LONDON — Russia’s efforts to counter Ukrainian advances by pounding Kyiv and other cities with missiles and mobilizing hundreds of thousands of reservists represent a significant escalation in the seven-month old war, but are unlikely to shift the dynamics of a conflict now clearly tilting in favor of Ukraine, Western intelligence assessments and military experts say.
The missile strikes alone have little strategic value, although they are inflicting widespread human misery and have disrupted lives in cities that have been relatively untouched by the fighting, the assessments say.
Since the onslaught began on Monday over three dozen people have been killed and scores more wounded. Ukraine’s electricity infrastructure appears to be the main target, meaning that some residential areas have been plunged into darkness, leaving civilians confronting the possibility of facing winter without power.
But conditions on the battlefield continue to favor the nimbler, more highly motivated and better armed Ukrainian military, which seems likely to retain the advantage over Russia’s lumbering, poorly equipped and exhausted army, at least for the foreseeable future.
U.S. and other Western officials predict that Ukraine will remain on the counteroffensive well into the coming months, even as the weather forces the pace of the war to slow.
“I expect that Ukraine will continue to do everything it can throughout the winter to regain its territory and to be effective on the battlefield,” U.S. Defense Secretary Lloyd Austin told reporters in Brussels this week. “Most recently we’ve seen them be very effective both in the east and down in the south as they’ve taken back quite a bit of territory from the Russians.”
The tempo of the fight has already slowed in recent days as Ukraine consolidates the positions it has recently won. Russia has made some incremental gains, seizing some villages near the eastern Donbas town of Bakhmut, which the Russians have been trying to capture since July. Ukraine has captured several more settlements in the southern province of Kherson, where it has made steady advances in recent weeks.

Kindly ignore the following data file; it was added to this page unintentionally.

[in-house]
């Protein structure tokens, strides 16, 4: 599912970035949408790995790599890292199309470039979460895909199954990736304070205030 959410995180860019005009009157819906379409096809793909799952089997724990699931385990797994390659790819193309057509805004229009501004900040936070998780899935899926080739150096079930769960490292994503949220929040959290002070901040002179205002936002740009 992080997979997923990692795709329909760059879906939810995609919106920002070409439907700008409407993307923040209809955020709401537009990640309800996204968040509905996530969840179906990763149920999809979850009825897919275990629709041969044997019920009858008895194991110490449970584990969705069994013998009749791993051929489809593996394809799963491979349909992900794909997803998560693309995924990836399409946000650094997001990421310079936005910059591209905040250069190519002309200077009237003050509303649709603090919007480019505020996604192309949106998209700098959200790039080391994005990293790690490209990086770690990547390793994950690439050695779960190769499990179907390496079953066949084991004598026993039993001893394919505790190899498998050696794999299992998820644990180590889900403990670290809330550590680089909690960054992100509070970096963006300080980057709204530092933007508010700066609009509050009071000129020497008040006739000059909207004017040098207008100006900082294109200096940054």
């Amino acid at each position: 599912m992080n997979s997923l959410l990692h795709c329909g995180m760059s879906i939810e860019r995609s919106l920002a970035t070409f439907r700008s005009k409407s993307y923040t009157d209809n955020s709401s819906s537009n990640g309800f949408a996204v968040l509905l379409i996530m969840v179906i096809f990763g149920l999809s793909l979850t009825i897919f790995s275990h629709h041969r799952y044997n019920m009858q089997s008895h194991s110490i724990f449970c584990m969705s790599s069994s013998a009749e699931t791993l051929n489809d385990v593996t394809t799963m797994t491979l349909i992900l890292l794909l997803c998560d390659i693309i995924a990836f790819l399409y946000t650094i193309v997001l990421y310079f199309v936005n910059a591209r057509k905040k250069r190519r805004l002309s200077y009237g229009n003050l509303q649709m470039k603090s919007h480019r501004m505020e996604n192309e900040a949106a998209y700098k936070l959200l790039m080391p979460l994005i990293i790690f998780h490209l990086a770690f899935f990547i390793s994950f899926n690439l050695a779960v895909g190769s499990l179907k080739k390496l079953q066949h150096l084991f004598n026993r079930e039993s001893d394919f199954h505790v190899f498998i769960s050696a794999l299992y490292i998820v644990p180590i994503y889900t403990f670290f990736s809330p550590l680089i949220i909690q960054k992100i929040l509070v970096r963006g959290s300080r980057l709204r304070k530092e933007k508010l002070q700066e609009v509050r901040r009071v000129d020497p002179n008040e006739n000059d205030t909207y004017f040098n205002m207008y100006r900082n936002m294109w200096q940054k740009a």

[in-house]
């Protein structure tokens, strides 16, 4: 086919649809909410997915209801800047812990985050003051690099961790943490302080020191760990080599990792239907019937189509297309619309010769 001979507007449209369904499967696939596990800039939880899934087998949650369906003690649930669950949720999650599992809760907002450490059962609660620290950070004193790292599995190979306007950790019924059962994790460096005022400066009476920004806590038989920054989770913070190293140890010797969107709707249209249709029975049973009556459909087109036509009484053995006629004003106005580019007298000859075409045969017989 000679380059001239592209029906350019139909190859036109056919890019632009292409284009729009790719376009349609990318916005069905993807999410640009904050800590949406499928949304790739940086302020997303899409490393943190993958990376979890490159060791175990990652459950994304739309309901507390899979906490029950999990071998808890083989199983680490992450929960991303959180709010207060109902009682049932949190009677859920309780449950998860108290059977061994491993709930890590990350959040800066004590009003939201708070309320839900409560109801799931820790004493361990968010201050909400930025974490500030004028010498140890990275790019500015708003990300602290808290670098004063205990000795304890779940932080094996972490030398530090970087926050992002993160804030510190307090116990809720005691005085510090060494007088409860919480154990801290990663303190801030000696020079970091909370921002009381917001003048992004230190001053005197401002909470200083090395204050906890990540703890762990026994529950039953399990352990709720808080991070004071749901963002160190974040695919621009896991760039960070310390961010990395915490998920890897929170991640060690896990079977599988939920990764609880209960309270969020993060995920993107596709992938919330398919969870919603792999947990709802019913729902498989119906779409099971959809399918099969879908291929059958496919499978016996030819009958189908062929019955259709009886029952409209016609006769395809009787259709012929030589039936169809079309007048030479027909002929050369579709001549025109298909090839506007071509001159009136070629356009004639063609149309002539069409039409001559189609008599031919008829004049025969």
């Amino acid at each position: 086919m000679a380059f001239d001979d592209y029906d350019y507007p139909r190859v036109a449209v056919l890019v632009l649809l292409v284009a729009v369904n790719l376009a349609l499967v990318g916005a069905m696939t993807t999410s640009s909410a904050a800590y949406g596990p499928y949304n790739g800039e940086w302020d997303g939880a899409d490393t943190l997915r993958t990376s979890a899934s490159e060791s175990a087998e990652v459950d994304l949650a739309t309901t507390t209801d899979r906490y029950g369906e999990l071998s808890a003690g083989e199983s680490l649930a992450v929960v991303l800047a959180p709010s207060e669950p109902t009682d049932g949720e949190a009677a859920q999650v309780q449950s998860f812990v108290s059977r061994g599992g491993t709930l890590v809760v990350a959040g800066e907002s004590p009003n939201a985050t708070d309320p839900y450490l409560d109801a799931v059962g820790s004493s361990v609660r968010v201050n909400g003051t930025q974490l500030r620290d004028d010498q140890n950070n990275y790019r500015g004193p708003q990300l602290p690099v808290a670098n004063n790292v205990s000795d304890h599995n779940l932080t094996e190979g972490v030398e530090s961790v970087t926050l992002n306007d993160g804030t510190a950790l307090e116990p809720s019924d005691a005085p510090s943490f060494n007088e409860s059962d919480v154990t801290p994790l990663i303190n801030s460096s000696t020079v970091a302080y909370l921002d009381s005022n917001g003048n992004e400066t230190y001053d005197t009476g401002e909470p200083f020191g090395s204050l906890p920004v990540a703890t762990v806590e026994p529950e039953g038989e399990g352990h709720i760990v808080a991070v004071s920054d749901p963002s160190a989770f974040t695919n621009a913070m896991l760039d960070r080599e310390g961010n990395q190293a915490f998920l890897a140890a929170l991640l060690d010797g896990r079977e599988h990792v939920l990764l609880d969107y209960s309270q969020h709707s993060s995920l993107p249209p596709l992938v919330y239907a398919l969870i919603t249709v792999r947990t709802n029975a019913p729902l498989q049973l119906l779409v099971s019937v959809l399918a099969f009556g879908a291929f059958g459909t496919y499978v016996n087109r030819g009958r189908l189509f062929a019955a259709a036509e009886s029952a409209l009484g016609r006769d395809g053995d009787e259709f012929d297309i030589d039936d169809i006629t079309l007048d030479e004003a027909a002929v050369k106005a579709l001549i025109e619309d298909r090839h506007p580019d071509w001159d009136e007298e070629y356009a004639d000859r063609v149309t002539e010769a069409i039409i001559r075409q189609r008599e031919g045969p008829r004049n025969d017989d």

The pace will slow further as winter brings snow and ice in the east and mud in the south to the terrain on which most of the recent battles have been fought, military experts say. At some point in the months ahead, the weather may force Ukraine to halt its advances, said a Western official who spoke on the condition of anonymity to discuss sensitive subjects. But for now, “the Ukrainians maintain the initiative and the momentum,” he said.
No longer, however, is there an expectation that Russia will be in a position to seize significantly more ground. So dramatically has Ukraine turned the fight around that the only outstanding question is how much more territory Ukraine will be able to take back — not whether Russia will be able to achieve its goals, said Rob Lee of the Philadelphia-based Foreign Policy Research Institute.
Ukraine’s army, which was heavily outgunned by Russia at the start of the war, now outclasses the Russian military by almost every measure, he said, from the sophisticated Western artillery systems it is using to pinpoint Russian targets far from the front lines to the availability and quality of the soldiers it can bring to the fight.
Russia continues to suffer heavy losses of its forces and equipment and is digging into defensive positions while Ukraine is steadily receiving supplies of new and technologically advanced weaponry from its Western allies. U.S. intelligence assessments say Russia has lost 6,000 tanks, armored vehicles and other military equipment during the course of the war, and some of those are being captured intact by the Ukrainians, further replenishing their arsenal.
“Ukraine has the advantage and Russia is struggling to match those advantages. As long as Ukraine keeps getting NATO support and keeps getting supplied with artillery, Ukraine should keep having successes,” Lee said.